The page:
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Wine History
 
arrow Main arrow History arrow Before You Taste arrow Tasting arrow Wine Making
arrow Grapes arrow Food Pairing arrow Events arrow Column arrow Glossary
 
     
 
 
The origin of wine is believed to have occurred during the Neolithic period around 6000 BC near ancient Mesopotamia. An archaeologist from the College of William and Mary by the name of Mary Voigt found several clay jars in the Zagros Mountains in northern Iran that contained a residue that was later analyzed to contain presence of tartaric acid. Large quantities of this acid are generally only found in grapes. There was also resin from the terebinth tree found in the jars, which acts as a wine preservative. This provided further evidence of the first documented record of ancient winemaking.
The practice of winemaking spread throughout the Middle East region and eastward into Egypt and Greece, where wine played an integral role in cultural traditions. While wine grapes were most likely not native to Ancient Egypt, wine may have been imported from Mesopotamia and Persia. The walls of tombs and stone tablets contain references to winemaking where wine was thought to carry special significance for the afterlife. In Ancient Greece, wine is celebrated in many literary works of the famous tragedians, poets, and historians. The first references of wine are scattered throughout Homerís epic poems, the Odyssey and the Illiad. It was generally considered only a privilege to the upper class and played a significant role in religious ceremonies in the form of deity worship. The Greek god Dionysius symbolized the social influence and intoxicating power of wine. The Greeks learned to add herbs and spices to prevent spoilage and were known to have prized sweet wines, much like today in modern Greece.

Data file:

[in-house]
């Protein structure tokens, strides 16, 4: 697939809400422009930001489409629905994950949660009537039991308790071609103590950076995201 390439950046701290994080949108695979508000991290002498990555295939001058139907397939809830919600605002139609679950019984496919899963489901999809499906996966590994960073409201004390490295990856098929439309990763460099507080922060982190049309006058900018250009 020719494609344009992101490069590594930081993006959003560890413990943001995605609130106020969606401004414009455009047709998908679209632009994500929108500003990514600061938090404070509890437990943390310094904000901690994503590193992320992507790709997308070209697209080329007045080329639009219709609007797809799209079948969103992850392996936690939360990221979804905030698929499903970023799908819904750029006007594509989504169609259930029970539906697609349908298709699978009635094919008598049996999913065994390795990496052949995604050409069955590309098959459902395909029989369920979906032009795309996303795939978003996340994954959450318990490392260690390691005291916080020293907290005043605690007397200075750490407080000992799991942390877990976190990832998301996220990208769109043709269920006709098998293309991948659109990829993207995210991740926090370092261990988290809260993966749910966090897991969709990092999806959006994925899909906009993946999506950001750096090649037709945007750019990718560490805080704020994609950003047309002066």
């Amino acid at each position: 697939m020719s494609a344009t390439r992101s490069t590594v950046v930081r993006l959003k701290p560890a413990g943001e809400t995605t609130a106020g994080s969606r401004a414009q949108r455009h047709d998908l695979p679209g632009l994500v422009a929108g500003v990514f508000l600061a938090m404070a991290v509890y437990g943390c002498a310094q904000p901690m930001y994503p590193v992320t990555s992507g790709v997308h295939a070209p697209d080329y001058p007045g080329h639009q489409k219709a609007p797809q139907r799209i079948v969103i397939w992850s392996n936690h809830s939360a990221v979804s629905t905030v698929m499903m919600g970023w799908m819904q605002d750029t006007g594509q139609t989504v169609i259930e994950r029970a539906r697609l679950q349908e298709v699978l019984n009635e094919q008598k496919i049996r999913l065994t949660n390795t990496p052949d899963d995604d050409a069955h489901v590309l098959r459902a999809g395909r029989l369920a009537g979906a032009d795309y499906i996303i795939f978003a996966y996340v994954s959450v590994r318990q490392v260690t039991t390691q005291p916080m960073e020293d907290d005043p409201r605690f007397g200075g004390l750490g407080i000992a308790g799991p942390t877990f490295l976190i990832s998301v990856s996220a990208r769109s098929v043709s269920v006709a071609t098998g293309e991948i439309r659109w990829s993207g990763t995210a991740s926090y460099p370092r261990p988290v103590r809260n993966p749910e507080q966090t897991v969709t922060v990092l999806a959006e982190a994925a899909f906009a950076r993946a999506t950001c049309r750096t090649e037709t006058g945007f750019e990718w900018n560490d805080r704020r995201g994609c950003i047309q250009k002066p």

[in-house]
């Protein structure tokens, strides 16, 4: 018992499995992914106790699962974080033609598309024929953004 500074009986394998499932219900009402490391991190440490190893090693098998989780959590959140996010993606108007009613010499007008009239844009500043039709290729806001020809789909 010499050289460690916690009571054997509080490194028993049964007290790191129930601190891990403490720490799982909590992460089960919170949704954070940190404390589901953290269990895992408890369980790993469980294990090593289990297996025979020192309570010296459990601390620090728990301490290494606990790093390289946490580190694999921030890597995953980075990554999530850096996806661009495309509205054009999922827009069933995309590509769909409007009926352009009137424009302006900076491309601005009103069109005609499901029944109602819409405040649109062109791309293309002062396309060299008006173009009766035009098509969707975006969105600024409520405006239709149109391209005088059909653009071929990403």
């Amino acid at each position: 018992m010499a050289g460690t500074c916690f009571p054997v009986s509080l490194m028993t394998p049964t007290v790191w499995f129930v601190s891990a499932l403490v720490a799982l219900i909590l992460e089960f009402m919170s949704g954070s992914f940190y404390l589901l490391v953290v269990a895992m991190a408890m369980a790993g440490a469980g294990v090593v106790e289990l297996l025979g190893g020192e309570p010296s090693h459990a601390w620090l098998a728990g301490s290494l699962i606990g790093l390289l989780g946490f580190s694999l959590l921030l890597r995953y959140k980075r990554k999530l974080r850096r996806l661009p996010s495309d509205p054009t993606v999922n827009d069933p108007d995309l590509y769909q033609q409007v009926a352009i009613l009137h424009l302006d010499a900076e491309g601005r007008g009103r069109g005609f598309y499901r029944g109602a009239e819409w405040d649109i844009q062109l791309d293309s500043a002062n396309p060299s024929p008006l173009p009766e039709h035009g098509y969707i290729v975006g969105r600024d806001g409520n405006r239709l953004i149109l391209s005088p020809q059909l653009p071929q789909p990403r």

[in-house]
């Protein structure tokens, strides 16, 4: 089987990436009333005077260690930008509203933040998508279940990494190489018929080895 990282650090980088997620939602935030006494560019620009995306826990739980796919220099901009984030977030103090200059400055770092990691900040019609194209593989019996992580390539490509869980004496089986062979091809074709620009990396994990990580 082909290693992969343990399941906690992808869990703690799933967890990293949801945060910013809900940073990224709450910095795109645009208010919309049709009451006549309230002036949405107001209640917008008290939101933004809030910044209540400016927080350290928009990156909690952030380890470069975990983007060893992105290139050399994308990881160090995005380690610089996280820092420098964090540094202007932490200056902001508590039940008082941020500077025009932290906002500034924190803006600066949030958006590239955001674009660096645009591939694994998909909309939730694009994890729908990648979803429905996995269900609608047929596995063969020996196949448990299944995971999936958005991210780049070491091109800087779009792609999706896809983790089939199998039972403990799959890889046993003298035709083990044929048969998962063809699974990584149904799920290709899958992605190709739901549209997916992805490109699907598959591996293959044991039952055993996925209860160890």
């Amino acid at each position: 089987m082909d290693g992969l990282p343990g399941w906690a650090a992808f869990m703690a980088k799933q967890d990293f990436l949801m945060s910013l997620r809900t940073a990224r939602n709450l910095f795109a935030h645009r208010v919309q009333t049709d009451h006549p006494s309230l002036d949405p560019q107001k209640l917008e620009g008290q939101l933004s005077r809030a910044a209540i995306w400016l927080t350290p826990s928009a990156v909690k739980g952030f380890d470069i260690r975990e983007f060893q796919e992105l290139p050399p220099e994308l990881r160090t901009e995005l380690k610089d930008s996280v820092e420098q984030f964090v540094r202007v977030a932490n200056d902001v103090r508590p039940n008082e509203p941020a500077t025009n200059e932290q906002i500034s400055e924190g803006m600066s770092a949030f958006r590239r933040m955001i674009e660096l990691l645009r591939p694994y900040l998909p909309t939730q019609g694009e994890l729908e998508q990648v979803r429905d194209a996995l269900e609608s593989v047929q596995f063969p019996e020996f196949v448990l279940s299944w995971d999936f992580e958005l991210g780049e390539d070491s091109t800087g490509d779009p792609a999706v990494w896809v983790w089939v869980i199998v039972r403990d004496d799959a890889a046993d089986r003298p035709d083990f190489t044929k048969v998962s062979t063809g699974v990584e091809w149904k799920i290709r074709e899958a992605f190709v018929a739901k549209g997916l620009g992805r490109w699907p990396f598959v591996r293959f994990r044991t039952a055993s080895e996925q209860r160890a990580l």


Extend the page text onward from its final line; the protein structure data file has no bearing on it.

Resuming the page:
With the fall of Athens to Rome near the turn of the millennium, viticulture spread to the Romans as an integral part of their culture. As the Roman Empire spread throughout Europe, so to did the production of wine, even as far north as Britain. It became a custom for the masses rather than solely for the privileged classes. Like the Greeks, the Romans preferred sweet, flavored wine. They generally never drank wine in its dry, original taste, opting instead to add flavors such as mint, pepper, rose petal, and garlic. The Romans also developed advanced methods of wine storage by utilizing wooden cooperage rather than skins and jars, which was commonly used before.